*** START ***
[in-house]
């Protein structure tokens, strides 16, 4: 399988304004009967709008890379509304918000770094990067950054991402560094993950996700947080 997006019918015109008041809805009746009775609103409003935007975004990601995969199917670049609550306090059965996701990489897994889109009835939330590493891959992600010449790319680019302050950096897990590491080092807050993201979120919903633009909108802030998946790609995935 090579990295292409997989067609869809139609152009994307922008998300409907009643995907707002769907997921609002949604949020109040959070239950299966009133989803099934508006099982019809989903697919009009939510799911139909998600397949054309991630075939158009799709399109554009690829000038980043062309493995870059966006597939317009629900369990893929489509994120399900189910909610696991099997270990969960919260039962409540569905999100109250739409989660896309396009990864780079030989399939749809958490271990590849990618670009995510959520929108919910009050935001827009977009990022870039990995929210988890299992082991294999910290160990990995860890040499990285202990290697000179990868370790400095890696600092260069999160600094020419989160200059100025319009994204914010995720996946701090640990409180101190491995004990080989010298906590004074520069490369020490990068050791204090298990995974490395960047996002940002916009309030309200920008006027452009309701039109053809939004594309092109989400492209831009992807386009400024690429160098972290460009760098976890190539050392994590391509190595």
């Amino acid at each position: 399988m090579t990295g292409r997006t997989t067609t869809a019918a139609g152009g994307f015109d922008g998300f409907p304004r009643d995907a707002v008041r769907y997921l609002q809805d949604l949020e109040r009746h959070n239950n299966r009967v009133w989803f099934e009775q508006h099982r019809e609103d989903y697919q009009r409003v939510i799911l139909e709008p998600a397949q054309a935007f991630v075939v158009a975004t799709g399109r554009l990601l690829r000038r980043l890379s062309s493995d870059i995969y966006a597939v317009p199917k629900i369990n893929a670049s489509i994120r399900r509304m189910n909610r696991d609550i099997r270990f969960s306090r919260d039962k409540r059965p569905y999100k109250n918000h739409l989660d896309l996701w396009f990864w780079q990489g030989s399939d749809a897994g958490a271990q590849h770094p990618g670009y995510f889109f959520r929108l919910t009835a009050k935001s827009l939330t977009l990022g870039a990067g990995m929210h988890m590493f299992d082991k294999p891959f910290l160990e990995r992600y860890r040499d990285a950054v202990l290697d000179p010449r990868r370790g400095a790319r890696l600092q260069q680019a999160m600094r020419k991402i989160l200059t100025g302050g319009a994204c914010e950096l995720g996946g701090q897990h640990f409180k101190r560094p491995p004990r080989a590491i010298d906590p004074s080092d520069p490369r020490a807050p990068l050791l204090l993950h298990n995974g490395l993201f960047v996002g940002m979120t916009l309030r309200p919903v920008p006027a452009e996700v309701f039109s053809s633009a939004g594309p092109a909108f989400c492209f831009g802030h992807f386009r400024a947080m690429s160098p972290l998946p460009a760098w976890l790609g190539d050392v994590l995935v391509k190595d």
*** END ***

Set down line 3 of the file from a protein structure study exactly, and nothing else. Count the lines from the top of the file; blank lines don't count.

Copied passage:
């Amino acid at each position: 399988m090579t990295g292409r997006t997989t067609t869809a019918a139609g152009g994307f015109d922008g998300f409907p304004r009643d995907a707002v008041r769907y997921l609002q809805d949604l949020e109040r009746h959070n239950n299966r009967v009133w989803f099934e009775q508006h099982r019809e609103d989903y697919q009009r409003v939510i799911l139909e709008p998600a397949q054309a935007f991630v075939v158009a975004t799709g399109r554009l990601l690829r000038r980043l890379s062309s493995d870059i995969y966006a597939v317009p199917k629900i369990n893929a670049s489509i994120r399900r509304m189910n909610r696991d609550i099997r270990f969960s306090r919260d039962k409540r059965p569905y999100k109250n918000h739409l989660d896309l996701w396009f990864w780079q990489g030989s399939d749809a897994g958490a271990q590849h770094p990618g670009y995510f889109f959520r929108l919910t009835a009050k935001s827009l939330t977009l990022g870039a990067g990995m929210h988890m590493f299992d082991k294999p891959f910290l160990e990995r992600y860890r040499d990285a950054v202990l290697d000179p010449r990868r370790g400095a790319r890696l600092q260069q680019a999160m600094r020419k991402i989160l200059t100025g302050g319009a994204c914010e950096l995720g996946g701090q897990h640990f409180k101190r560094p491995p004990r080989a590491i010298d906590p004074s080092d520069p490369r020490a807050p990068l050791l204090l993950h298990n995974g490395l993201f960047v996002g940002m979120t916009l309030r309200p919903v920008p006027a452009e996700v309701f039109s053809s633009a939004g594309p092109a909108f989400c492209f831009g802030h992807f386009r400024a947080m690429s160098p972290l998946p460009a760098w976890l790609g190539d050392v994590l995935v391509k190595d």